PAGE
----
Published: Thu, November 29, 2018
Medicine | By Brett Sutton

How Lengthy Does It Take To Poop Lego?

How Lengthy Does It Take To Poop Lego?

"A toy object quickly passes through adult subjects with no complications", the team found.

Pediatricians have to deal with all kinds of interesting situations in their daily work with children, and kids eating random objects is of them. But despite how common this is, little research has actually been done in the area.

Six reserchers from Australia and the United Kingdom have revealed that they all swallowed the head of a Lego figure to show that they can pass through the human body without ill effect.

The study involved six doctors associated with the pediatric medical blog Don't Forget the Bubbles. And yes, the scientific method used in the study may sound disgusting and risky. The amount of time it took to travel from mouth to toilet was also aptly titled - the Found and Retrieved Time (aka the FART) score.

Prior to swallowing the heads, researchers were required to keep track of the quality of their poop, measured as Stool Hardness and Transit (SHAT). After what might have been a painful release, the conclusion seems to be that a toy block should pass through in about 1.71 days on average. Furthermore, one of the volunteers never even retrieved the Lego head at all.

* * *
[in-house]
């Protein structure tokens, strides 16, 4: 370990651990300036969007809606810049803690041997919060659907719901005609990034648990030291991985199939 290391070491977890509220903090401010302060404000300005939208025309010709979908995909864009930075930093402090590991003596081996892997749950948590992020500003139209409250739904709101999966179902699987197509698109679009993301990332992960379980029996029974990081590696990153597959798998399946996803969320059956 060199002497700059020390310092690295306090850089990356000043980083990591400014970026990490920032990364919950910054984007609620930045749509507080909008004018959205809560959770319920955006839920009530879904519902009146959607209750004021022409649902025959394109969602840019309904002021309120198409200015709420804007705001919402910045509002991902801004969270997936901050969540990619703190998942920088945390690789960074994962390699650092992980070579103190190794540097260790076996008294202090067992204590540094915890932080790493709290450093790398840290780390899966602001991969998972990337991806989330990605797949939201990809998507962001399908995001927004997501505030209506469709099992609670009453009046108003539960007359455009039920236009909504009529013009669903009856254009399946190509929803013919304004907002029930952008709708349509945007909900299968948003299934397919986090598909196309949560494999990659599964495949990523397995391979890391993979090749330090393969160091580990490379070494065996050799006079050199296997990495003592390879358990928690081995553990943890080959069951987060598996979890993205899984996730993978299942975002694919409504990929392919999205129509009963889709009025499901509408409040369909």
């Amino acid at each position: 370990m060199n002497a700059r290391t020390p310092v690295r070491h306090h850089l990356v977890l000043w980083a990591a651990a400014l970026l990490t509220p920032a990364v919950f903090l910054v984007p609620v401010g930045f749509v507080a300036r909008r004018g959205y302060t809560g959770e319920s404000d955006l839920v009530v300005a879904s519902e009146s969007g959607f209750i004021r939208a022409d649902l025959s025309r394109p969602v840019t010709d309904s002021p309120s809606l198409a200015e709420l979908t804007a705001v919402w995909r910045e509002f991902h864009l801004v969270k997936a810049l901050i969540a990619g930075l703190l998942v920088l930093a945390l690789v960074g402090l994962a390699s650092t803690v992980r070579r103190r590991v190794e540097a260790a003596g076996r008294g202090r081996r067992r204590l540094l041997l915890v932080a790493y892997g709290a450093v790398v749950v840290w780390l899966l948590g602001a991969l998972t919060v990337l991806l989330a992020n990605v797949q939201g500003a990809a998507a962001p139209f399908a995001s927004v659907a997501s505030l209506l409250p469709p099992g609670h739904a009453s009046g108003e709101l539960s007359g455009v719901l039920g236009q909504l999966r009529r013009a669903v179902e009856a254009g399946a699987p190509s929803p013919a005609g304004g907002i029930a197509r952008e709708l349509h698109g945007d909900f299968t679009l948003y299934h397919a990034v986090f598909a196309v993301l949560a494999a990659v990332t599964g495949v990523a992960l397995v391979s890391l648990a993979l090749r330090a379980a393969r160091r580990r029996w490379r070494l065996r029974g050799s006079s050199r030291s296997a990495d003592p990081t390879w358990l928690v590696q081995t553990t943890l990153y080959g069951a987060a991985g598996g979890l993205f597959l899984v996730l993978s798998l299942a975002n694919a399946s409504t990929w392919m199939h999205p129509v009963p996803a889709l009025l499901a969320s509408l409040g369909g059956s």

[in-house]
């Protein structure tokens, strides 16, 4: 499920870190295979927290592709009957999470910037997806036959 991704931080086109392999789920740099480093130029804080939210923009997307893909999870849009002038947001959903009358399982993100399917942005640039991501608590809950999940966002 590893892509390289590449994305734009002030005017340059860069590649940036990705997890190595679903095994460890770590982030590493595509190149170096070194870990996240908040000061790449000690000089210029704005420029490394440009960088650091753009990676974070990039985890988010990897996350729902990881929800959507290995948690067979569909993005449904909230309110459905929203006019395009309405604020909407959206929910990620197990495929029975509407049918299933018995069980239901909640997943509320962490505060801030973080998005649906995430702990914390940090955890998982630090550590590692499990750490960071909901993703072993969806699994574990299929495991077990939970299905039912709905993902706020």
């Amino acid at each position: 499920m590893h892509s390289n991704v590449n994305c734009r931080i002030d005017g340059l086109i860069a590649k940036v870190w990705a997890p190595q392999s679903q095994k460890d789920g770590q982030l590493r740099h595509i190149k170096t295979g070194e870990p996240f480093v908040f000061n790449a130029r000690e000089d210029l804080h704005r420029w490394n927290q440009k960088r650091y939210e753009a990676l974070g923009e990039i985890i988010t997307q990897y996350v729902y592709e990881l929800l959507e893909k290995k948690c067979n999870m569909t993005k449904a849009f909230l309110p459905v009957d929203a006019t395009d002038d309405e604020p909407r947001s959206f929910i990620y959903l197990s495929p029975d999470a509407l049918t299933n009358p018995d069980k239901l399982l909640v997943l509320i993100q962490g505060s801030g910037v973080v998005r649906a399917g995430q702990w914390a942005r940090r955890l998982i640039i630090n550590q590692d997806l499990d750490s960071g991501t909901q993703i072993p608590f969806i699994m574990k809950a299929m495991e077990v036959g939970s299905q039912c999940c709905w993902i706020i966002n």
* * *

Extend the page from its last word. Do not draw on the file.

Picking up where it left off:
Doctors do not recommend this for lunch
Doctors do not recommend this for lunch

"This will reassure parents, and the authors advocate that no parent should be expected to search through their child's feces to prove object retrieval", the researchers said.
"Perhaps one day many years from now, a gastroenterologist performing a colonoscopy will find it staring back at him", they wrote.

Despite the results, the researchers admitted it was a small sample size meaning the data should not be extrapolated.

A half dozen pediatricians made a decision to see what affect, if any, a tiny yellow Lego head would have on their own bodies by volunteering to swallow them.

Ultimately the team acknowledges the study was not "hard science" but just "a bit of fun in the run-up to Xmas".

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